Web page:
Forced to adapt, businesses rethink how they make money

By Joyce M. Rosenberg

THE ASSOCIATED PRESS

NEW YORK _ Many business owners are changing the way they make money as they attempt to recoup revenue lost to the coronavirus outbreak.

The changes can look subtle; for example, when owners of clothing stores decide to beef up their internet business. But often such adjustments involve an entire rethinking of the business model the blueprint that encompasses the key aspects of running a company with significant changes to staffing, technology and inventory.

For many companies, it’s a matter of survival, but for others, the changes have been a silver lining amidst the crisis.

When Big Bottom Market, a cafe and food shop in Guerneville, California, closed in mid-March, “I had to take stock of what we had and think about how we could evolve the business,” says co-owner Michael Volpatt.

Volpatt started a daily cooking show on Facebook in hopes of drawing customers to Big Bottom’s page on the online marketplace Etsy. He succeeded: Daily visits jumped 66% and customers stocked up on merchandise including biscuit mixes, coffee, preserves and T-shirts. That revenue from Etsy covered Big Bottom’s monthly rent, utilities and insurance.

The cafe, which gets business from visitors to California’s Sonoma wine region, reopened with social distancing steps May 8, selling meals and merchandise at the door. Business is down 80% from its usual pace the cafe can normally seat 40. During the week, the cafe’s business is mostly from people who live locally, but the weekends bring people from all over the Bay Area.

Volpatt doesn’t know when he’ll fully reopen the cafe but going forward he expects to get substantial business from the internet. He’s even hiring a staffer to help build Etsy sales.

Four months after launching the Velvet Window clothing store in Dallas, Amy Witt was forced to close its doors. She soon realized she’d need to adjust her approach to ensure customers came back when the store reopened.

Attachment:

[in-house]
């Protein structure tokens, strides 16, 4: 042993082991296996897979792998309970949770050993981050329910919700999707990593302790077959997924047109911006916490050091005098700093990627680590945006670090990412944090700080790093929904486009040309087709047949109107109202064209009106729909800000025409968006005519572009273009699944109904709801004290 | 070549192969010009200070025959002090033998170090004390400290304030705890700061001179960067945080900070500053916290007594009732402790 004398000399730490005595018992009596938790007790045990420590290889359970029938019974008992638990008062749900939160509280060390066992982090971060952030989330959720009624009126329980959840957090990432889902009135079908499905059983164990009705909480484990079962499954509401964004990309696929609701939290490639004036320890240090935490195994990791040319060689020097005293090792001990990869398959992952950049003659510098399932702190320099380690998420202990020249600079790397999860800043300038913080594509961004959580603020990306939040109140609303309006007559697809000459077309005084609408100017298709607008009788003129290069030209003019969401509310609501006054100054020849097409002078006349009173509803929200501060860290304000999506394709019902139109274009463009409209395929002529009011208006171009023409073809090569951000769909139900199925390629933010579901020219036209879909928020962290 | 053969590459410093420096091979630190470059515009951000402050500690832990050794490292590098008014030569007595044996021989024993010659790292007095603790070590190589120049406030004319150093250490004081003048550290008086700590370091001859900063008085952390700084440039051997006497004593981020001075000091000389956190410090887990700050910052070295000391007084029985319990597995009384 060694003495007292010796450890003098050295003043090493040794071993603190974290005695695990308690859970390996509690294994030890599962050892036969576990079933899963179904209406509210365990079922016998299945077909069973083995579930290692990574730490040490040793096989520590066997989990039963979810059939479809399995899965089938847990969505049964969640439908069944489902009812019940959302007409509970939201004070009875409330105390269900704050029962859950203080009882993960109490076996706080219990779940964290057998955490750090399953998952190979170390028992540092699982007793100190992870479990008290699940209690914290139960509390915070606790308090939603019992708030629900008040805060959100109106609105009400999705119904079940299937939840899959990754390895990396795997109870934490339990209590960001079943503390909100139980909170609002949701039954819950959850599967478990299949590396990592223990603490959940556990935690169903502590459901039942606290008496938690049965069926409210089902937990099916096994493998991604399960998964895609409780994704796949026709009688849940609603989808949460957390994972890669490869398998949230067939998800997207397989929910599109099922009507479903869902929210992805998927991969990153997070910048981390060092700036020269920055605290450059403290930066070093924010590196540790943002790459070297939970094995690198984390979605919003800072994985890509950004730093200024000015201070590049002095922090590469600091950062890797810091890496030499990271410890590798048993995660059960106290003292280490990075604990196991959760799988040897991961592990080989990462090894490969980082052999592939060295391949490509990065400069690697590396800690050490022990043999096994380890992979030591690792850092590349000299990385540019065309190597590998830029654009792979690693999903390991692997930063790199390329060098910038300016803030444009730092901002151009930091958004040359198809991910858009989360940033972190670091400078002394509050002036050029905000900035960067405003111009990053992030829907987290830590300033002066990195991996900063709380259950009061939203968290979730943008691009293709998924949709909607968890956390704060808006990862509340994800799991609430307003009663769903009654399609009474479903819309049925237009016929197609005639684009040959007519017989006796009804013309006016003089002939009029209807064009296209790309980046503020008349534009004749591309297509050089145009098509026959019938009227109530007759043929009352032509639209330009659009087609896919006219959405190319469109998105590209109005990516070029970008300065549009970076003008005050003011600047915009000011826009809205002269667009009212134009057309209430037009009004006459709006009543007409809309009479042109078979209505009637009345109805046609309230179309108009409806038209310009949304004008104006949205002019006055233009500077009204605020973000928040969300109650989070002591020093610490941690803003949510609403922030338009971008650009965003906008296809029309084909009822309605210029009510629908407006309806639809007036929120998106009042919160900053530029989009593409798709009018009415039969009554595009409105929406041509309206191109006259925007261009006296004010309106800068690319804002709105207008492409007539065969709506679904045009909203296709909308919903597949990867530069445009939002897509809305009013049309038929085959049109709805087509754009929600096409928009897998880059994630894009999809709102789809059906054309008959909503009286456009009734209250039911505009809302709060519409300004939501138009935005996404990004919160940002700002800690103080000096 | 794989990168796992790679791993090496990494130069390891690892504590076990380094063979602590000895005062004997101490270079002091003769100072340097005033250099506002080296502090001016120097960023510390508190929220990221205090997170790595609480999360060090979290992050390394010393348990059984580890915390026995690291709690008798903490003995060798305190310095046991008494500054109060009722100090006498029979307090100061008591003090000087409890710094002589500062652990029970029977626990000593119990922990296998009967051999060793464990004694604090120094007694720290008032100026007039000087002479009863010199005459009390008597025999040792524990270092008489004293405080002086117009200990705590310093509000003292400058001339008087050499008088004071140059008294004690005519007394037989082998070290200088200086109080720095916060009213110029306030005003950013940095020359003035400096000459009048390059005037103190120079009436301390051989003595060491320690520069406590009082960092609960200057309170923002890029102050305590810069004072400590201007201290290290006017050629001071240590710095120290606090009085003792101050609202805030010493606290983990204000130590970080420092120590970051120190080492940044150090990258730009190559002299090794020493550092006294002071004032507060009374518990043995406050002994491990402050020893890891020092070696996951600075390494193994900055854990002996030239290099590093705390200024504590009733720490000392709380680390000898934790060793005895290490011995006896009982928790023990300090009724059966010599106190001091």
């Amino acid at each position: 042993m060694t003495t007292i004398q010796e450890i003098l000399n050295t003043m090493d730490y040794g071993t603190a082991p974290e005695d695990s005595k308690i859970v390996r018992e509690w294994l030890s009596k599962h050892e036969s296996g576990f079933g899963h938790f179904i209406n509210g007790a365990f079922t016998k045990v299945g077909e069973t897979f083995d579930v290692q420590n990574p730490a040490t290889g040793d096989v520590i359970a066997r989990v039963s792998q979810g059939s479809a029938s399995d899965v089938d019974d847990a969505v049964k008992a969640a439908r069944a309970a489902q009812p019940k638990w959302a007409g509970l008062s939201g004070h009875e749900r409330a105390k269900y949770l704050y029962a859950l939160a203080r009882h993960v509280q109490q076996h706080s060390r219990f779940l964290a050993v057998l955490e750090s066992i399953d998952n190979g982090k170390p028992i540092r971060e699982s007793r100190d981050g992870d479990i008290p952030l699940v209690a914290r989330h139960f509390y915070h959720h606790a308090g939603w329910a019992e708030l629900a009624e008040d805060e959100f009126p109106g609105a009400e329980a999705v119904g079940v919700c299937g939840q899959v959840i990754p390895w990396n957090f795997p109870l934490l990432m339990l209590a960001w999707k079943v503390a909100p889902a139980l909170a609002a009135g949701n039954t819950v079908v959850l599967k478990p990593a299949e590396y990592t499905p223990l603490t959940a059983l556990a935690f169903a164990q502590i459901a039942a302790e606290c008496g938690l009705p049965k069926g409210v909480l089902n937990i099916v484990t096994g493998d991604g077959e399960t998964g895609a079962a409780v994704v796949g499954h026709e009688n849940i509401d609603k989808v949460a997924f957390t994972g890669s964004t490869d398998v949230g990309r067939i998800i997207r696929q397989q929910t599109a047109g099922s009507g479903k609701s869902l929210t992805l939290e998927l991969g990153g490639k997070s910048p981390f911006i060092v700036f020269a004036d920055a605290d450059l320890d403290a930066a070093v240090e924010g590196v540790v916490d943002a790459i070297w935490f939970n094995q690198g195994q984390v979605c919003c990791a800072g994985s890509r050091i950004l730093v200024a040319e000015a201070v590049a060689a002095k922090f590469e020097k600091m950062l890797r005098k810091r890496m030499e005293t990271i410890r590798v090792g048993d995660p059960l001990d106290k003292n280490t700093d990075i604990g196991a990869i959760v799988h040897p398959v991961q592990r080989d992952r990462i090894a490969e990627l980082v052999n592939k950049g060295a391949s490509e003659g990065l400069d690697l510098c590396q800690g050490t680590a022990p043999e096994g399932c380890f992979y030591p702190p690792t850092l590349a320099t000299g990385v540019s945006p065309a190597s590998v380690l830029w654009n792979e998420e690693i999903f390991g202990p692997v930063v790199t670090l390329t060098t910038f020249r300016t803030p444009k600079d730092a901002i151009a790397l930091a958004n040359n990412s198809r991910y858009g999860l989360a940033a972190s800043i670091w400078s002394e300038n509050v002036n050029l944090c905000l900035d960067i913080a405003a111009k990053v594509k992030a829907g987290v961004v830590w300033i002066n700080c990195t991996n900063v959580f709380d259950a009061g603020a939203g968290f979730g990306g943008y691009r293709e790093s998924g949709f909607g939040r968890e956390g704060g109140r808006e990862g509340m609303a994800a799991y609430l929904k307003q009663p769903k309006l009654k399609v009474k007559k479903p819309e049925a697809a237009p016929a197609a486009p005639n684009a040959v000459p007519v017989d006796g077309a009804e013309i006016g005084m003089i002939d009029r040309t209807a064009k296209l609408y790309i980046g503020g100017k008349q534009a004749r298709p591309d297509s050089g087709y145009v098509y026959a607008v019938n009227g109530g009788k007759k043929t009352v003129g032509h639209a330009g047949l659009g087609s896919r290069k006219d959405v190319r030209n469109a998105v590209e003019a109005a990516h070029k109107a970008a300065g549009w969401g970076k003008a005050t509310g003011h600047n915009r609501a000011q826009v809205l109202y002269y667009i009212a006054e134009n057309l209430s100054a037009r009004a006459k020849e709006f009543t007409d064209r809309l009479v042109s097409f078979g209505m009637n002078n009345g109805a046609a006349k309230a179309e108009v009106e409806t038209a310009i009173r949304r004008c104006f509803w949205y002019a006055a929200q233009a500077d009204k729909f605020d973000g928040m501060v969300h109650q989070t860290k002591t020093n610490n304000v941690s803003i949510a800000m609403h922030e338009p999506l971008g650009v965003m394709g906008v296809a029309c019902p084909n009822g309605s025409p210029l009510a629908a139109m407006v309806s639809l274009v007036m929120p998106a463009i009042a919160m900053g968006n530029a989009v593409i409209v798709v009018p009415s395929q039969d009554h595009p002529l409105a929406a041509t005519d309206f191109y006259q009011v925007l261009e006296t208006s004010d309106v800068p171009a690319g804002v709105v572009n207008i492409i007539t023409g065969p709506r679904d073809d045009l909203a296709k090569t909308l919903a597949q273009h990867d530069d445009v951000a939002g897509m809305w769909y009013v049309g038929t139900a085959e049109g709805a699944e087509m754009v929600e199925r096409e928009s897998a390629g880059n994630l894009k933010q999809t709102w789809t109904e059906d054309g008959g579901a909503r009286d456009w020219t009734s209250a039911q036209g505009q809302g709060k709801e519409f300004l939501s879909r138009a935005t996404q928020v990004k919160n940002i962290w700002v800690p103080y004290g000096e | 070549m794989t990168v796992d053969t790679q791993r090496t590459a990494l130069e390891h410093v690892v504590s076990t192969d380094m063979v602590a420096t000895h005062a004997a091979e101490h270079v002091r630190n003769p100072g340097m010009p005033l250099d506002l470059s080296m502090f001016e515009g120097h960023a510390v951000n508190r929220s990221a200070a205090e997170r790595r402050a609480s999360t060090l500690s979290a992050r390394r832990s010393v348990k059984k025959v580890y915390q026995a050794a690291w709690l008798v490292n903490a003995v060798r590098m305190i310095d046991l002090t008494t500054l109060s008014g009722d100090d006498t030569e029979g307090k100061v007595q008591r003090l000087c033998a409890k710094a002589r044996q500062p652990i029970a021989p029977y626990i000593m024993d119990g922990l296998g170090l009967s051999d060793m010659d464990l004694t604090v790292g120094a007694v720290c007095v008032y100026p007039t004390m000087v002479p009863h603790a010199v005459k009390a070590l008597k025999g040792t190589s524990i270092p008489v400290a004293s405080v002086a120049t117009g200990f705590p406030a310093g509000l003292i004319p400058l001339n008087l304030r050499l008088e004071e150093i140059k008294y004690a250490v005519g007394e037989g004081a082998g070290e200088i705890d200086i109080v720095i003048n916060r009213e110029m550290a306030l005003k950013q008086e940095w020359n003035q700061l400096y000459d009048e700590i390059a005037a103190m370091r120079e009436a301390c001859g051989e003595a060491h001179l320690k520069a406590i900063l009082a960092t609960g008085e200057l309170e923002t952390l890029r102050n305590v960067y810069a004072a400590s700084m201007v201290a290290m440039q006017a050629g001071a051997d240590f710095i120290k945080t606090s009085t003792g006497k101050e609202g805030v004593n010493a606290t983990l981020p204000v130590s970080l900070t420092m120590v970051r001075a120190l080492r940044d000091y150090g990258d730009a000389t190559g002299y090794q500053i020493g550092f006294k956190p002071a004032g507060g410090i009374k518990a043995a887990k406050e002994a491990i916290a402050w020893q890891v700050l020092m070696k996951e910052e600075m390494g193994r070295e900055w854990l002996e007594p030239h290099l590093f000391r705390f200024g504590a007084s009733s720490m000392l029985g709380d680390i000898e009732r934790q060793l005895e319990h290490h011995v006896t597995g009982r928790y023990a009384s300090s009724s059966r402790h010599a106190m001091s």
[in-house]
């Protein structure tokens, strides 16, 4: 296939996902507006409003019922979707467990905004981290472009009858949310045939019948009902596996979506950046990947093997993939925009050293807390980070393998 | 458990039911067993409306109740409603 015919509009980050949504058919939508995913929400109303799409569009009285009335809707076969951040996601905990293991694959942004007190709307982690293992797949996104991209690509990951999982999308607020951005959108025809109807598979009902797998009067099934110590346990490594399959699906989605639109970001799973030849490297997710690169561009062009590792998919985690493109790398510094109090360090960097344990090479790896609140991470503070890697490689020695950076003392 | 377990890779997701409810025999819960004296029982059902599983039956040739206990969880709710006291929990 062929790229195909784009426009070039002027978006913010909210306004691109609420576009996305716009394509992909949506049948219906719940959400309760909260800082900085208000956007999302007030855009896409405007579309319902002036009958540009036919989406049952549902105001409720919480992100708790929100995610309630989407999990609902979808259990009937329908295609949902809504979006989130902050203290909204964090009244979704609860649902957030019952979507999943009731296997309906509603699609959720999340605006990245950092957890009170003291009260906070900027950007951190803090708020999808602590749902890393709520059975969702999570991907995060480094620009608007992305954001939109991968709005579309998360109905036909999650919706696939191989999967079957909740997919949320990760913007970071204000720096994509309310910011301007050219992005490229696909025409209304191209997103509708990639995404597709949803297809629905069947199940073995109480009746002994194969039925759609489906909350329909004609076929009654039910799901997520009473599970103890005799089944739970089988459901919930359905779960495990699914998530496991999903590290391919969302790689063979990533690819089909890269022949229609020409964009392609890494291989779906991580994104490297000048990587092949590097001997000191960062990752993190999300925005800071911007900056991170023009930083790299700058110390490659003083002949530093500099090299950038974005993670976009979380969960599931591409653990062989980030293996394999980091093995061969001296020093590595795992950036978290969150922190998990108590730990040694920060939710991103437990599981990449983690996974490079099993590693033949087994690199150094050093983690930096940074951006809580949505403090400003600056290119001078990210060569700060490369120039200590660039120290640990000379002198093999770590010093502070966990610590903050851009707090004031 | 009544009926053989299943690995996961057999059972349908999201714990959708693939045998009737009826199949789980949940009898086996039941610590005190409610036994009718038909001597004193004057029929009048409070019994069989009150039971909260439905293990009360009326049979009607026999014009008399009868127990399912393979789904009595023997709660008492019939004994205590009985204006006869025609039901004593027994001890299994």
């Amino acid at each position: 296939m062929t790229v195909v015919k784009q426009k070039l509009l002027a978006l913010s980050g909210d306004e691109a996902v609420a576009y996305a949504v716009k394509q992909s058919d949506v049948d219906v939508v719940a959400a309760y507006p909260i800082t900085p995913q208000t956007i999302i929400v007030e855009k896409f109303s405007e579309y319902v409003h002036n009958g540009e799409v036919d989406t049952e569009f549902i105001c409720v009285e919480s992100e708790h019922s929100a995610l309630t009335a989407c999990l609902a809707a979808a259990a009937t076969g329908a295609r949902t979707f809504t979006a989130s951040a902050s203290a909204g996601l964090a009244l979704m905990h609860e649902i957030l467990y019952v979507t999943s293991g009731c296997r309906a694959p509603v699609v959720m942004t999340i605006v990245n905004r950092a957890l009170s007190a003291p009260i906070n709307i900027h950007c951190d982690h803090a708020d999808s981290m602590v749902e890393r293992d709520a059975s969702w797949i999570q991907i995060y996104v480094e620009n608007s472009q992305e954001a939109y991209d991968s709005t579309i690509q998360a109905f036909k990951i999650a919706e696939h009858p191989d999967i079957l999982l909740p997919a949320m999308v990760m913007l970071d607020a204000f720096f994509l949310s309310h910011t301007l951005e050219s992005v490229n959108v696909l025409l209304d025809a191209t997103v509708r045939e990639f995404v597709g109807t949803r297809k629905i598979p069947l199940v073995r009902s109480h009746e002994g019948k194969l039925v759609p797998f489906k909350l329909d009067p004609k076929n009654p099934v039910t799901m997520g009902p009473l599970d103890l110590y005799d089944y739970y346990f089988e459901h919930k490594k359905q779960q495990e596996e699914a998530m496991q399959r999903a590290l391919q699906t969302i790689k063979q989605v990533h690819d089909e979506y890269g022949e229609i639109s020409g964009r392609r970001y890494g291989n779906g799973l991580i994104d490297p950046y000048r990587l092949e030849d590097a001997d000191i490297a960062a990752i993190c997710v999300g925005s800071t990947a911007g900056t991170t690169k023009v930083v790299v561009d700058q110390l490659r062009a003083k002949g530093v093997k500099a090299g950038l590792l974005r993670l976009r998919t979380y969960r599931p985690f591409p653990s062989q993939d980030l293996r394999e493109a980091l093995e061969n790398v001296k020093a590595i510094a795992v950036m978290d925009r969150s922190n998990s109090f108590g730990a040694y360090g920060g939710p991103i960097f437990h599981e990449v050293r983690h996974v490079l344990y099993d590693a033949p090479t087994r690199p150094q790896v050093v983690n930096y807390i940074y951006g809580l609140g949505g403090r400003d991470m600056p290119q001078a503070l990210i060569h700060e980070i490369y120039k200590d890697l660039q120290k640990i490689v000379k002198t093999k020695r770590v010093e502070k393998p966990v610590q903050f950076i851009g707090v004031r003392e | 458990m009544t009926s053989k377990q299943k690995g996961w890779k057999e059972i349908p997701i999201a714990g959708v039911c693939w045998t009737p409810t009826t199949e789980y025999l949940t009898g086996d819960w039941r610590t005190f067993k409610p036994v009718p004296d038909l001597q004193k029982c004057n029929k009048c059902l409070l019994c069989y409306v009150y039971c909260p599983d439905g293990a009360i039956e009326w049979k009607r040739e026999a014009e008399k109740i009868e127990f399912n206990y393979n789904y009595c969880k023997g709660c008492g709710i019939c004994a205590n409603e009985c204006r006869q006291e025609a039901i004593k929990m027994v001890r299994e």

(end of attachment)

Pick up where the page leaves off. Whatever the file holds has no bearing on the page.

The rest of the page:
“The forced closure gave me the opportunity to say, `what’s wrong with my business how do I fix it?”’ Witt says.

Before the outbreak, 85% of Witt’s business came from shoppers coming into the store. With the shutdown, she realized she needed to be more aggressive with social media to draw shoppers to her website; she needed revenue and to engage with her customers. She taught herself and her staff how to make Velvet Window more visible in internet searches. She picked up new customers, including some outside the Dallas area.

As she prepared to reopen May 1, Witt concluded she had to offer more services and accommodations in a retail environment reshaped by the outbreak. So she set up private shopping hours for some customers _ for example, those most at risk for complications if they contract the virus. She’s using video or messaging apps to show her fashions to others anxious about coming to the store. Curbside pickup or deliveries can also be part of the deal.

She sees all these steps as elements in a new business strategy: “It’s something we will continue to offer” even after the current crisis ends, Witt says.

Overhauling or refining a business model should be an ongoing part of running a company; even successful owners often think about making adjustments. But any crisis forces owners to reassess their business. After companies were forced to lay off staffers during the Great Recession, many turned to freelancers when they began hiring again. That saved money on salaries and benefits and gave owners more flexibility.

Business models are likely to undergo significant changes in the coming months given the damage to the economy from the outbreak. A lot of uncertainty remains about how much consumers will be willing to spend, travel, dine out and go to sports and entertainment events _ and when social distancing measures that limit business will be lifted.

Before the outbreak, D’Artagnan sold most of its high-end meats to restaurants where customers might pay $50 for filet mignon or dine on exotic varieties such as squab or quail. But with restaurants closed, half the company’s business is now from people buying meat to cook in their own kitchens or on the backyard barbecue. That means the Union, New Jersey-based company ships smaller cuts and packages of beef and chicken to consumers rather than the larger cuts and whole animals it delivers to restaurants.

“It’s a very different demand in the kind of animals people buy to cook at home instead of ordering in a restaurant,” owner Ariane Daguin says. The changes mean different procedures for butchering and packaging the company’s products.